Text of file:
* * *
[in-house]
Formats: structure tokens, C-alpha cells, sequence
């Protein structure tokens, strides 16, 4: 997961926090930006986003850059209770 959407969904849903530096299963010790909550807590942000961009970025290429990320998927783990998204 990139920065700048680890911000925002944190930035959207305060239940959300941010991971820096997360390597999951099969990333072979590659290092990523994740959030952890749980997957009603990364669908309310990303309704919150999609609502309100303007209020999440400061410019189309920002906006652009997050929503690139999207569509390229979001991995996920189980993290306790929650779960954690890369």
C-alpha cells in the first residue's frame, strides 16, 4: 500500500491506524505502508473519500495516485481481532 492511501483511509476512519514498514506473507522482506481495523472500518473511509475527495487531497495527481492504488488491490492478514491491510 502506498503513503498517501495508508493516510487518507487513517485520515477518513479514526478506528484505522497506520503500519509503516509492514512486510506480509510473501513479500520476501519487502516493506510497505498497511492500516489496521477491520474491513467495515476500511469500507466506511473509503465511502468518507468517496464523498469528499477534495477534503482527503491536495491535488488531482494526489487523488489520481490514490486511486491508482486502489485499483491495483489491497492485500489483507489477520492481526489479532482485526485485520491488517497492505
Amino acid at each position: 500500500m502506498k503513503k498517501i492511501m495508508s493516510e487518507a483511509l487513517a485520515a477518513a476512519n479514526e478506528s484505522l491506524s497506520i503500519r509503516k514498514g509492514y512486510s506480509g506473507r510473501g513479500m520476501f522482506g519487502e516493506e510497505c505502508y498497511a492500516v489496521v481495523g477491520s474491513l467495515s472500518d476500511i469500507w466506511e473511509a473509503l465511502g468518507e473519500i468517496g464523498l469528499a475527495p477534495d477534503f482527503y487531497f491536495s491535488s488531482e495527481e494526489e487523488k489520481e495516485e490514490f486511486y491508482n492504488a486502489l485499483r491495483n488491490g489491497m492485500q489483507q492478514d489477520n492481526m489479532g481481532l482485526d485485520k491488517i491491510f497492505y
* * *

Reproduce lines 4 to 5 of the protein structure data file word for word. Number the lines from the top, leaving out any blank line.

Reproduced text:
C-alpha cells in the first residue's frame, strides 16, 4: 500500500491506524505502508473519500495516485481481532 492511501483511509476512519514498514506473507522482506481495523472500518473511509475527495487531497495527481492504488488491490492478514491491510 502506498503513503498517501495508508493516510487518507487513517485520515477518513479514526478506528484505522497506520503500519509503516509492514512486510506480509510473501513479500520476501519487502516493506510497505498497511492500516489496521477491520474491513467495515476500511469500507466506511473509503465511502468518507468517496464523498469528499477534495477534503482527503491536495491535488488531482494526489487523488489520481490514490486511486491508482486502489485499483491495483489491497492485500489483507489477520492481526489479532482485526485485520491488517497492505
Amino acid at each position: 500500500m502506498k503513503k498517501i492511501m495508508s493516510e487518507a483511509l487513517a485520515a477518513a476512519n479514526e478506528s484505522l491506524s497506520i503500519r509503516k514498514g509492514y512486510s506480509g506473507r510473501g513479500m520476501f522482506g519487502e516493506e510497505c505502508y498497511a492500516v489496521v481495523g477491520s474491513l467495515s472500518d476500511i469500507w466506511e473511509a473509503l465511502g468518507e473519500i468517496g464523498l469528499a475527495p477534495d477534503f482527503y487531497f491536495s491535488s488531482e495527481e494526489e487523488k489520481e495516485e490514490f486511486y491508482n492504488a486502489l485499483r491495483n488491490g489491497m492485500q489483507q492478514d489477520n492481526m489479532g481481532l482485526d485485520k491488517i491491510f497492505y